China Protests Fuel Some Bets for an Earlier Covid Zero Exit
Comment of the Day

November 28 2022

Commentary by Eoin Treacy

China Protests Fuel Some Bets for an Earlier Covid Zero Exit

This article from Bloomberg may be of interest to subscribers. Here is a section:

Swelling protests against China’s virus-induced curbs may end up supporting asset prices by encouraging President Xi Jinping to accelerate the nation’s exit from Covid Zero, according to some market watchers.

“I don’t expect Xi to publicly admit error or show weakness, but this wave of protests could cause the leadership to decide privately that the exit needs to proceed more quickly than previously planned,” said Gabriel Wildau, managing director at advisory firm Teneo Holdings LLC in New York.

Most risk assets slid in early Asian trade Monday on concern the unrest in China, coupled with surging daily infections, may convince the authorities to introduce further Covid restrictions. At the same time, the country’s focus after last month’s Communist Party congress has been on supporting the economy on a wide array of issues from reopening and the property crisis to relations with the US.


Eoin Treacy's view

There are two big questions at the heart of the Chinese protests against COVID-zero. The first is how long they will be tolerated for before remedial action is taken. The second is how swiftly the COVID-zero mechanism will be dismantled.

A learned subscriber summarized the issue succinctly

On Omicron in China. One aspect of the epidemiology of the virus is well known. When significant populations take to the streets in stressful circumstances, the daily case numbers accelerate dramatically to the upside. Sometime soon the communist Party has an important decision to make . In China ,if only one million people take to the streets ,they have a problem. One the other hand if 500 million take to the streets in protest, the communist Party has a problem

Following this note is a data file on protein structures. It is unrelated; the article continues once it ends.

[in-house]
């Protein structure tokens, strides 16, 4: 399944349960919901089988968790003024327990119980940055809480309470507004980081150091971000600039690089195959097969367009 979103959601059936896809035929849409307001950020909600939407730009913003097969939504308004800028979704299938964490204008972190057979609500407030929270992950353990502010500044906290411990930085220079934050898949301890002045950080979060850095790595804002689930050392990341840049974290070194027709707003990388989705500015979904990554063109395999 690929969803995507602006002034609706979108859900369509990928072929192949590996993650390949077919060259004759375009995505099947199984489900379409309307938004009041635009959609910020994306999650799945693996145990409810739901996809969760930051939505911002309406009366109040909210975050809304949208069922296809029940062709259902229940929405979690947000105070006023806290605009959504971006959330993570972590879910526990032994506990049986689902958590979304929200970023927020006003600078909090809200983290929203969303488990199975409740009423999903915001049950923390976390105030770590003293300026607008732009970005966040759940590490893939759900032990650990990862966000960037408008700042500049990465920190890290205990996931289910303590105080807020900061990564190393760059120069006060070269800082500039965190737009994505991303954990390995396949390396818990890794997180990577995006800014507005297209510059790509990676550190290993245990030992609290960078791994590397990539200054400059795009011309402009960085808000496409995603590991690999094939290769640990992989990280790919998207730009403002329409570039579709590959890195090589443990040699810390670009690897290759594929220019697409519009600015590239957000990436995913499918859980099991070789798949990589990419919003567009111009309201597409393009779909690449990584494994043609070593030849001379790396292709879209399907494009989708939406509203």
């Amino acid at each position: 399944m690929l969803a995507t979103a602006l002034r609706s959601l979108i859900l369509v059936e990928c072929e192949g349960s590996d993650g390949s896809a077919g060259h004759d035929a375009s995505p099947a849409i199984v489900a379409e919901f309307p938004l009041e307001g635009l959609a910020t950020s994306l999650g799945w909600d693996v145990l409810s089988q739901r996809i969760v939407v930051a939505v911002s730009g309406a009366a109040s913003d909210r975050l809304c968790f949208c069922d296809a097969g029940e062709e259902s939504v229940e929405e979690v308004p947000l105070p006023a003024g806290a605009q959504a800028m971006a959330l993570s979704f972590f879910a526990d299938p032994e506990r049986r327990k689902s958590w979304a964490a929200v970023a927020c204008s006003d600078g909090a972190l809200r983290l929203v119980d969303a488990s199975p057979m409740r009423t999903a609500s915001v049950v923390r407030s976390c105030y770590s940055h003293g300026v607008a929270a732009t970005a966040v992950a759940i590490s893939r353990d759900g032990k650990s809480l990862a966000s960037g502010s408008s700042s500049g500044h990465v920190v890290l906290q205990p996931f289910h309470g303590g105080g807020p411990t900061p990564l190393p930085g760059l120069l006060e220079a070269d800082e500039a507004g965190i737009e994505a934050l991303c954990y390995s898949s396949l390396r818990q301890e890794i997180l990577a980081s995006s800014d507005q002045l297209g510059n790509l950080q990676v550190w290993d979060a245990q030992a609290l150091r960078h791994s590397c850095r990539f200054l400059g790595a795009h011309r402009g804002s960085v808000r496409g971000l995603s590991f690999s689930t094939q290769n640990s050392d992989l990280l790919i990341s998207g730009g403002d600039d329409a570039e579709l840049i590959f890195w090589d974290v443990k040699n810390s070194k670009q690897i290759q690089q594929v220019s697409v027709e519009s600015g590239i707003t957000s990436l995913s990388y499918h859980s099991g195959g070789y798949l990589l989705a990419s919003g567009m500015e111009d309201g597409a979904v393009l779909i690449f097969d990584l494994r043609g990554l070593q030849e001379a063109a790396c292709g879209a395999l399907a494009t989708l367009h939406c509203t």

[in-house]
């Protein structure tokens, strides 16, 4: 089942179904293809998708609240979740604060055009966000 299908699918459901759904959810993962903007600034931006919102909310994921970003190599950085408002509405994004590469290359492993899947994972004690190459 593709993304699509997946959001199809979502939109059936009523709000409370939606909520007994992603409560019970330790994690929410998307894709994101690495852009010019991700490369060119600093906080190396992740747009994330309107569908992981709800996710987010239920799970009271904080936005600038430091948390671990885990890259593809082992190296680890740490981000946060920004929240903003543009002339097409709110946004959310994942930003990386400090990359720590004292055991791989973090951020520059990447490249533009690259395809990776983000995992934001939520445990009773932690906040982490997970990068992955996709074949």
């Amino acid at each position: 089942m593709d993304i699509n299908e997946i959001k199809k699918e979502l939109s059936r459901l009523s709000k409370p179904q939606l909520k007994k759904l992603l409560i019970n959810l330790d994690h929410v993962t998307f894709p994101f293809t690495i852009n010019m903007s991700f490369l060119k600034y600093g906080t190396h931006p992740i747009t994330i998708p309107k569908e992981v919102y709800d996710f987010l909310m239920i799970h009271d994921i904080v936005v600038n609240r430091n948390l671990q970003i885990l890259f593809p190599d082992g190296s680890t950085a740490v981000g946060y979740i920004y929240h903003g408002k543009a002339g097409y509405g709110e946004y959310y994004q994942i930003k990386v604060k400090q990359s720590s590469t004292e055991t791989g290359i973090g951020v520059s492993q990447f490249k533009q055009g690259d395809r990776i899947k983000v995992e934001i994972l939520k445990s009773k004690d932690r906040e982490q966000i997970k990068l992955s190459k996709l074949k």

Communist Party rule relies on a submissive population. That’s why even a hint of dissent has been snuffed out so aggressively over the last decade. The shuttered of China’s version of iFunny a decade ago and the mass detention and sterilization of the non-Han population of Xinjiang are all part of the same program.

To give in to protests quickly would be viewed as a major sign of weakness within the ranks of the Party and would lead to questioning as to what can next be challenged. Nevertheless, the government cannot continue its mass testing program. Having a probe stuffed up your nose several times a day is not something anyone is going to tolerate indefinitely.

One way or another, the mass testing regime is over. New omicron variants are going to spread through the population much quicker as a result of the protests. Chinese people will come to the same conclusion as everyone else. The virus poses very little threat to youngish and healthy people.

China is likely to abandon their restrictions the same way as most other countries…silently. However, the protests will be put down first and that is not going to be pretty. The oil market continues to extend the decline below $90 and a clear upward dynamic will be required to check the slide.

Copper is also susceptible to further weakness as doubts about China’s economic outlook remain.

If one is to take a six-month view. There is clear potential that the almost $1 trillion in supports for the property sector announced last week will have a positive effect. That of course assumes the protests do not morph into wider public protests that eventually topple the one-party administration. This is the biggest understated risk of authoritarianism, eventually people are just so sick of it, they will risk everything for change.

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